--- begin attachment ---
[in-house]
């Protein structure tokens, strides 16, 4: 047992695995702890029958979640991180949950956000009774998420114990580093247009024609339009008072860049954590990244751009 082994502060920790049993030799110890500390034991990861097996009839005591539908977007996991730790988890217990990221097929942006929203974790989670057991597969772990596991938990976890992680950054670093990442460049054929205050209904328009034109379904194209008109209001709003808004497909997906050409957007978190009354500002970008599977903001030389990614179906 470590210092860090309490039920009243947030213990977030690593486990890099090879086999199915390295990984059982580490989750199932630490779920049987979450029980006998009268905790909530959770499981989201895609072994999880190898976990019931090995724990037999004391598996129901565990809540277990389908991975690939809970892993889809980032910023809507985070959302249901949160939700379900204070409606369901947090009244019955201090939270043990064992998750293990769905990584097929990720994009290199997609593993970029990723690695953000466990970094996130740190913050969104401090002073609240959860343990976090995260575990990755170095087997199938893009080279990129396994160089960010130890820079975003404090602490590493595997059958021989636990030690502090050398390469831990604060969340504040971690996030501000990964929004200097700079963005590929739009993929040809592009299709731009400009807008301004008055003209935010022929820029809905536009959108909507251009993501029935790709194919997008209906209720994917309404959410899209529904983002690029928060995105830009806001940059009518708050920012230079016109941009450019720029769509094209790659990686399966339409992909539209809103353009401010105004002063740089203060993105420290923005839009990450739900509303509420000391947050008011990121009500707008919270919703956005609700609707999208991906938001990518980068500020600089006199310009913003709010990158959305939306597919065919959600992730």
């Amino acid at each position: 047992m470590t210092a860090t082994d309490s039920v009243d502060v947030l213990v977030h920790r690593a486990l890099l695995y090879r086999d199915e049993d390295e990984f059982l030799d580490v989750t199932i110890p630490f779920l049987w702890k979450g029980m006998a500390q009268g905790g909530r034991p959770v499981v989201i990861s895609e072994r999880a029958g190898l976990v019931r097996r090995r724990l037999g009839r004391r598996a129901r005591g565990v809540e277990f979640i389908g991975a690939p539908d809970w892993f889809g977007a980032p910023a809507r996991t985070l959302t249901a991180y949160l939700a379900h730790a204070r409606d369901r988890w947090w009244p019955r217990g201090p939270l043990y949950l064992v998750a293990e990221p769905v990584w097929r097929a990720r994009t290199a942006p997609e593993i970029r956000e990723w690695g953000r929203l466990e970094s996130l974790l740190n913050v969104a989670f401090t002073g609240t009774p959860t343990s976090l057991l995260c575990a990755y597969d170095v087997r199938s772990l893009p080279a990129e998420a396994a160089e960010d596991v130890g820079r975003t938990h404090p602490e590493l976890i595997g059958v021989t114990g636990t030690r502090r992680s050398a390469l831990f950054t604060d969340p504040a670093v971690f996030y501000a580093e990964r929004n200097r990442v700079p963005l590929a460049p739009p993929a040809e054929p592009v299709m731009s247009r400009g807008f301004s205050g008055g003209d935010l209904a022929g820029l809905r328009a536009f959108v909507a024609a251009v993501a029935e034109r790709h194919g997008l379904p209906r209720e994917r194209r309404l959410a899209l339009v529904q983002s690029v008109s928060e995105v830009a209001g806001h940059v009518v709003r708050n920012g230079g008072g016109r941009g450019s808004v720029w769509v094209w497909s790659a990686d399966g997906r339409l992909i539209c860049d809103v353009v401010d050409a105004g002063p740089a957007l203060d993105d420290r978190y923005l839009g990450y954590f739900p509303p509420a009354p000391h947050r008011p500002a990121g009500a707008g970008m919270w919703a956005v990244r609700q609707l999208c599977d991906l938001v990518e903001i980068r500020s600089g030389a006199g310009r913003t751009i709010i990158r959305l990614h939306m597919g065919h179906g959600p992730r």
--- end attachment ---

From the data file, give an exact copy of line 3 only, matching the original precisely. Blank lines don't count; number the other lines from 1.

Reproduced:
């Amino acid at each position: 047992m470590t210092a860090t082994d309490s039920v009243d502060v947030l213990v977030h920790r690593a486990l890099l695995y090879r086999d199915e049993d390295e990984f059982l030799d580490v989750t199932i110890p630490f779920l049987w702890k979450g029980m006998a500390q009268g905790g909530r034991p959770v499981v989201i990861s895609e072994r999880a029958g190898l976990v019931r097996r090995r724990l037999g009839r004391r598996a129901r005591g565990v809540e277990f979640i389908g991975a690939p539908d809970w892993f889809g977007a980032p910023a809507r996991t985070l959302t249901a991180y949160l939700a379900h730790a204070r409606d369901r988890w947090w009244p019955r217990g201090p939270l043990y949950l064992v998750a293990e990221p769905v990584w097929r097929a990720r994009t290199a942006p997609e593993i970029r956000e990723w690695g953000r929203l466990e970094s996130l974790l740190n913050v969104a989670f401090t002073g609240t009774p959860t343990s976090l057991l995260c575990a990755y597969d170095v087997r199938s772990l893009p080279a990129e998420a396994a160089e960010d596991v130890g820079r975003t938990h404090p602490e590493l976890i595997g059958v021989t114990g636990t030690r502090r992680s050398a390469l831990f950054t604060d969340p504040a670093v971690f996030y501000a580093e990964r929004n200097r990442v700079p963005l590929a460049p739009p993929a040809e054929p592009v299709m731009s247009r400009g807008f301004s205050g008055g003209d935010l209904a022929g820029l809905r328009a536009f959108v909507a024609a251009v993501a029935e034109r790709h194919g997008l379904p209906r209720e994917r194209r309404l959410a899209l339009v529904q983002s690029v008109s928060e995105v830009a209001g806001h940059v009518v709003r708050n920012g230079g008072g016109r941009g450019s808004v720029w769509v094209w497909s790659a990686d399966g997906r339409l992909i539209c860049d809103v353009v401010d050409a105004g002063p740089a957007l203060d993105d420290r978190y923005l839009g990450y954590f739900p509303p509420a009354p000391h947050r008011p500002a990121g009500a707008g970008m919270w919703a956005v990244r609700q609707l999208c599977d991906l938001v990518e903001i980068r500020s600089g030389a006199g310009r913003t751009i709010i990158r959305l990614h939306m597919g065919h179906g959600p992730r």